In New Zealand, a unique process where all universities must collectively approve all new degree programmes shows that collegiality can thrive, even in a competitive education environment.
New Zealand's national quality assurance framework is based on a model of registration, accreditation and continuous review of both qualifications and providers. All providers must be identified on a national register and the programmes they offer accredited by one of two designated quality assurance bodies.
Regular audits are a requirement of the New Zealand system - as they are in many of its counterparts around the world - but a distinctive feature of its quality assurance framework lies in the processes for approving and moderating qualifications, which are based on cross-university peer review. This is understood to be the only such system in the world.
The Education Act 1989 empowers Universities New Zealand, the sector's repre- sentative body, as the quality assurance body for all degrees, diplomas and certificates offered by the country's eight universities. In 1990, it established the Committee on University Academic Programmes (CUAP) to operate qualification approval and moderation processes.
Proposals for new qualifications (or significant changes to existing ones) must be submitted to the CUAP during one of two rounds each year. The proposals are then circulated among the universities, where they are subject to peer review by staff in relevant disciplines. Feedback is then collated and submitted to the CUAP for assessment.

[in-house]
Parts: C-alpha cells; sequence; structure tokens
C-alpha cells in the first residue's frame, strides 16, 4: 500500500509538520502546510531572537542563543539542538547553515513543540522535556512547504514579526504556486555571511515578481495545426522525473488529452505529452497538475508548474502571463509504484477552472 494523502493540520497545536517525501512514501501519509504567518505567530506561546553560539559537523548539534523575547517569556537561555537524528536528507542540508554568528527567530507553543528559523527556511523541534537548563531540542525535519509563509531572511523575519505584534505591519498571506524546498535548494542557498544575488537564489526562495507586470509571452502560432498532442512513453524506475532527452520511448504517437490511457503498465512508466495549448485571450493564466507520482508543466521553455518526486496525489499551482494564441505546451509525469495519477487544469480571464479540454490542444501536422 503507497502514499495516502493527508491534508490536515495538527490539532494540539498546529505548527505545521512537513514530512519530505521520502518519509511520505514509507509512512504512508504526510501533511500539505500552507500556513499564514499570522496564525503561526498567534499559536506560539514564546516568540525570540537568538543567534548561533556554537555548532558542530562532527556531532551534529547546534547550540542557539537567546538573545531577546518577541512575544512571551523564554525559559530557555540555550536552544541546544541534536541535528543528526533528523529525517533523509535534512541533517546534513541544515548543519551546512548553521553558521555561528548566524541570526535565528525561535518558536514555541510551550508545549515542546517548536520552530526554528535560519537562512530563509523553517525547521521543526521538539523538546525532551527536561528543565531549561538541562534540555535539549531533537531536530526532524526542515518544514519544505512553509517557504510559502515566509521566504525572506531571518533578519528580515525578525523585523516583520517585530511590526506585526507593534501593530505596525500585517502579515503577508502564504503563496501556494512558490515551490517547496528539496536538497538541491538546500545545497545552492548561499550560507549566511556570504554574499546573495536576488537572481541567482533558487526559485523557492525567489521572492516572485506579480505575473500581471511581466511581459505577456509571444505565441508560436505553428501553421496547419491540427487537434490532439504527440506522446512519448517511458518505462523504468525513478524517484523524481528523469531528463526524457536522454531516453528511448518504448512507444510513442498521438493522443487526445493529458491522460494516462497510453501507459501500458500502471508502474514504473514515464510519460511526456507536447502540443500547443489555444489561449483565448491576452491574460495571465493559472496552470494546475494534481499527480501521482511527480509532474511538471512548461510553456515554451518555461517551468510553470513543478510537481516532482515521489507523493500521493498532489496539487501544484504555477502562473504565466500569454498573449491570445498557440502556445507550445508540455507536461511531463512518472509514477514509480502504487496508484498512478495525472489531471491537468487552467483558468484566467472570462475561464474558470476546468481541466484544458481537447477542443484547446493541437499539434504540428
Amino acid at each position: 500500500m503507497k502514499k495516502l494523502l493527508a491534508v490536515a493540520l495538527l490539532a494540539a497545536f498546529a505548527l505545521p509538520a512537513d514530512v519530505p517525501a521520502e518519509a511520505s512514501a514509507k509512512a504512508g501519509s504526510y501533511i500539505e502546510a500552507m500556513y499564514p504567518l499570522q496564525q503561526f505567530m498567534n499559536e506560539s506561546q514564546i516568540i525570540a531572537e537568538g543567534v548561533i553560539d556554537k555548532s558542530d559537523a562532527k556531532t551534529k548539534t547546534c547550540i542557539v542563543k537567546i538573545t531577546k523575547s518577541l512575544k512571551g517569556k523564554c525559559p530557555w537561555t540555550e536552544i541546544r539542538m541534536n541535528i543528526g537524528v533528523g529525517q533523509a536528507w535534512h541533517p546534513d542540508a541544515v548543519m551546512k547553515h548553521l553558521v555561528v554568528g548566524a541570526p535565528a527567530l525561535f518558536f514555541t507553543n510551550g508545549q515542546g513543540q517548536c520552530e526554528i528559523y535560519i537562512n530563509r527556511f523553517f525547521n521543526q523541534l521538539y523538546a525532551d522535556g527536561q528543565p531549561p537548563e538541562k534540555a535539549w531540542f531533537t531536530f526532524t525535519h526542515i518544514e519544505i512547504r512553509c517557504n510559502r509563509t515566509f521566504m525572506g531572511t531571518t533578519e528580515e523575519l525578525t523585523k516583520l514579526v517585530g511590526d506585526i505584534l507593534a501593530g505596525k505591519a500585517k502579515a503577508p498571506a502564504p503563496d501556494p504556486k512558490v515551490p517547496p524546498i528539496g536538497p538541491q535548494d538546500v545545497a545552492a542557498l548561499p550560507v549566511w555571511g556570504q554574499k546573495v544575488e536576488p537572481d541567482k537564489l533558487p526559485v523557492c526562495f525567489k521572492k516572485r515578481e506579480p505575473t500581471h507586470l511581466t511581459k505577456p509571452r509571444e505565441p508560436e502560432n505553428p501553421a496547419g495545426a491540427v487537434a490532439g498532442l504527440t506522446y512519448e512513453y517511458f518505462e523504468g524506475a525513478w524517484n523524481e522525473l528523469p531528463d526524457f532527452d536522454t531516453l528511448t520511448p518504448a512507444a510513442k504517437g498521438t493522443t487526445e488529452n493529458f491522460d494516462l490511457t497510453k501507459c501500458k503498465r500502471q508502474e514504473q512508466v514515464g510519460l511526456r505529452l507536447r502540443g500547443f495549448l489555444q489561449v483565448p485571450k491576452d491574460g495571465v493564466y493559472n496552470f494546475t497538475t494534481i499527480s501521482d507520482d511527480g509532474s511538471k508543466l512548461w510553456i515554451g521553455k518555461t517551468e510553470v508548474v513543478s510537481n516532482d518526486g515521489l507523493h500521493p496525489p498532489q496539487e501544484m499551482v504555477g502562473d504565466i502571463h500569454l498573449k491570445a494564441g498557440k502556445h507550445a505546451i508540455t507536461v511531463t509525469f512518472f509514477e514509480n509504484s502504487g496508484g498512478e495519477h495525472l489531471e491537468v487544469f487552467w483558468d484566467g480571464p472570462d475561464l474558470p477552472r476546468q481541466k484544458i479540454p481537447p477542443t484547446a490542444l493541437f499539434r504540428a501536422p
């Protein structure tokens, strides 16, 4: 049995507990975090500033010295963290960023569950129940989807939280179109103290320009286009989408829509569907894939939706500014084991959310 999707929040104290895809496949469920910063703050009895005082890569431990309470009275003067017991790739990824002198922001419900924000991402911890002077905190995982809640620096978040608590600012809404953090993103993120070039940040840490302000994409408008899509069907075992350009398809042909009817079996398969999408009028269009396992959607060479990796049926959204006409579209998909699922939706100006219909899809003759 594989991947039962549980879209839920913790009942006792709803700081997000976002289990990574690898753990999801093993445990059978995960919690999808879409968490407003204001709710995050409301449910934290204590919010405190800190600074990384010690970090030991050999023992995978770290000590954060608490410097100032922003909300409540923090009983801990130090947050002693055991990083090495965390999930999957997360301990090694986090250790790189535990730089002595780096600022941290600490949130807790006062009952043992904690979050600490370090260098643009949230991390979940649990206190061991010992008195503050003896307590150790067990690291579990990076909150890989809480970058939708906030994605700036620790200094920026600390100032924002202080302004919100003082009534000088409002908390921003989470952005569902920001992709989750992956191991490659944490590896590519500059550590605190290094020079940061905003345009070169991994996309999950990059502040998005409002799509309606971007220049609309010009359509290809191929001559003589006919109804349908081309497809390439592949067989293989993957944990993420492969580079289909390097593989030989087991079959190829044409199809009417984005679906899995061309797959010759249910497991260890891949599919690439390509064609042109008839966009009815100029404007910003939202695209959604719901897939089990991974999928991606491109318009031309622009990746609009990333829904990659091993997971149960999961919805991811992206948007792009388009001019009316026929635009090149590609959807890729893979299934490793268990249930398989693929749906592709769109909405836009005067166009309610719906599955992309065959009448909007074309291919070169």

Universities are also required to submit a review once students have graduated with the qualification. This requires reflection upon the programme's forecasts, delivery and outcomes.
The CUAP is chaired by a New Zealand vice-chancellor. Its membership comprises eight senior academic managers, one from each university; a member of the New Zealand Union of Students' Associations; and a full-time CUAP staff member. All act on behalf of the collective university community in granting or refusing proposals.
Each university has developed robust internal procedures for the peer review and critique of qualification proposals, including those received from other universities. Independent reviews of CUAP processes have affirmed the value added by the peer-review system. Feedback from university staff also suggests that qualification proposals are improved as a result of the comments and queries received from others, even when they fail to make the grade.
While the idea of exposing qualification proposals to competitor institutions may be uncomfortable for some, the CUAP process is testament to the culture of collaboration that exists among New Zealand's universities and their staff.
The question of whether the public interest is served by this collegial approach is debatable. However, it could be argued that representatives of academia rather than regulators or "consumer champions" are likely to make better decisions about programme quality when defined in terms of the intended curriculum and its delivery. The CUAP's prescriptive and regulatory force is an effective buffer between considerations of academic quality and decisions about fees and funding.
These points are worthy of note in an international higher education context where student demand, completion rates and the ability to reduce operating costs are increasingly used as indicators of success.